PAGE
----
Steroids
Antihistamines
Antimicrobials
Rest/gradual excercise
drainage of abscess
What are the cell types involved in cell-mediated immunity?
Two types of Activated Lymphocytes:
Cytotoxic T-cells
Supressor T-cells
What types of cells are involved in humoral immunity?
Plasma cells & memory cells produce immunoglobulins.
Describe the cell-mediated immune process.
T-Lymphocytes in the Thymus gland produce Activated Lymphocytes, which in turn produce Cytotoxic T-Cells & Supressor T-Cells.
What are the was that immunity may be acquired?
1. Active immunity: vaccine or toxoid is given. Long-lived immunity.
2. Passive immunity: pre-formed antibodies are received thru horse serum, but is short-lived. Immediate results.
Name the types of hypersensitivity reactions & give example of each.
1.Allergy: Penecillin
2.Cytotoxic: Rh disease
3.Immune Complex Mediated: Glomerulonephritis (kidneys)
Rheumatic fever (heart)
4.Cell Mediated: transplant rejection, TB skin test
Describe anaphylaxis
Systematic release of histamine causes low blood pressure & swollen airways. Life threatening allergic reaction.
Describe how AIDS affects the immune system.
Virus attaches to the CD4+ protein on T-helper cells & destroys them. Decreased T-helper cells makes patient prone to infections.
What causes AIDS & how is the agent usually spread?
1.The HIV virus is introduced.
Antibodies produced cannot control the virus.
2. ARC-AIDS Related Complex: enlarged lymph nodes, chronic fever & pain.
3. Full-blown AIDS:
When T-helper cell count drops to <500.

Spread by body fluids: blood, semen, vaginal secretions.
Define autoimmunity and give an example of an autoimmune disease.
Definition: Antibodies form against body tissues
Examples: MS, Lupus, Rheumatoid Arthritis
Define the 4 abnormalities of cell growth.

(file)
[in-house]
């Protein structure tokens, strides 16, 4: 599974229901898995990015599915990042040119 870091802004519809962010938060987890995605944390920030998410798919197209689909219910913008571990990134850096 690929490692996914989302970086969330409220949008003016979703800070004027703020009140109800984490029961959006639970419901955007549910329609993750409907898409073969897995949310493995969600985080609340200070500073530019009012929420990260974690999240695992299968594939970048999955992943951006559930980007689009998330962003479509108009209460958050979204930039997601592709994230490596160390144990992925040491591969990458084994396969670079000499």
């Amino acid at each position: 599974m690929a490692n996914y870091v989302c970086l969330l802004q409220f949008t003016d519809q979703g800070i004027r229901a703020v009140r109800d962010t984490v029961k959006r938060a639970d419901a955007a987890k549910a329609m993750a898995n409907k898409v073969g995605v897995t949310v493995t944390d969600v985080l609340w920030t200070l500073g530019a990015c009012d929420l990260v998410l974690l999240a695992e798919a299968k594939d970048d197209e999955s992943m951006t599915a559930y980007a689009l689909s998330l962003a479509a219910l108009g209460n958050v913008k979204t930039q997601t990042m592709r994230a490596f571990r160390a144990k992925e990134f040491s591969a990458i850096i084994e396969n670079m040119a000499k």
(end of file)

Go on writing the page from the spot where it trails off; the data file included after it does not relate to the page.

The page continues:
1. Hyperplasia: # of cells increase
2. Hypertrophy: size of cells increase
3. Metaplasia: size & # stay the same but cell morphology changes
4. Neoplasia: New type of cellulor growth in a tissue (tumor)
Compare & contrast benign & malignant tumors:
Benign: relatively harmless
Malignant: cancerous...grow & spread throughout the body.
Malignant neoplasia = cancer
A. Name a benign tumor found in cartlidge.
B. Name a malignant tumor found in bone.
A. Chondroma
B. Osteoma
Give examples of each etiology of malignant neoplasia
Chemicals used in industry: cosmetics, plastics
Smoking
Genetic predisposition: breast cancer
Viruses: breast cancer
Environmental agents: air/water pollution
Radiation: UV rays,xrays
Hormones: testosterone>prostate cancer
What are the drawbacks to surgical treatment of malignancies?
Surgery works if it has not metastasized. If the body is weakened by chemo & radiation therapy, surgery is more risky.
What two types of treatment for malignancies are often combined?
Chemotherapy & radiation therapy
Describe Down's Syndrome
21st pair of chromosomes divides abnormally. Trisomy-21.
Describe Klinefelter's Syndrome
Trisomy-23: 23rd pair divides abnormally. XXY
Describe Turner's Syndrome
Monosomy-23 = XO
45 Chromosomes, instead of 46.
How do autosomal recessive diseases usually occur?
When heterozygotes mate
Give three examples of autosomal recessive disease.
Cystic fibrosis
Sickel Cell Anemia
PKU
Describe how sex-linked inherited disease usually occurs and give an example.
From mother to son.
Example: hemophilia
What is the usual etiology for congenital defects?
Anything that interferes with intrauterine development.
Do the offspring of parents who had a congenital defect have a greater chance than usual of having the same congenital defect that the parent(s) had?
NO.
The child will not pass the defect on to his/her children!
Describe the humoral immune process
B Lymphocytes interact with plasma cells and memory cells to form immunoglobulins (antibodies).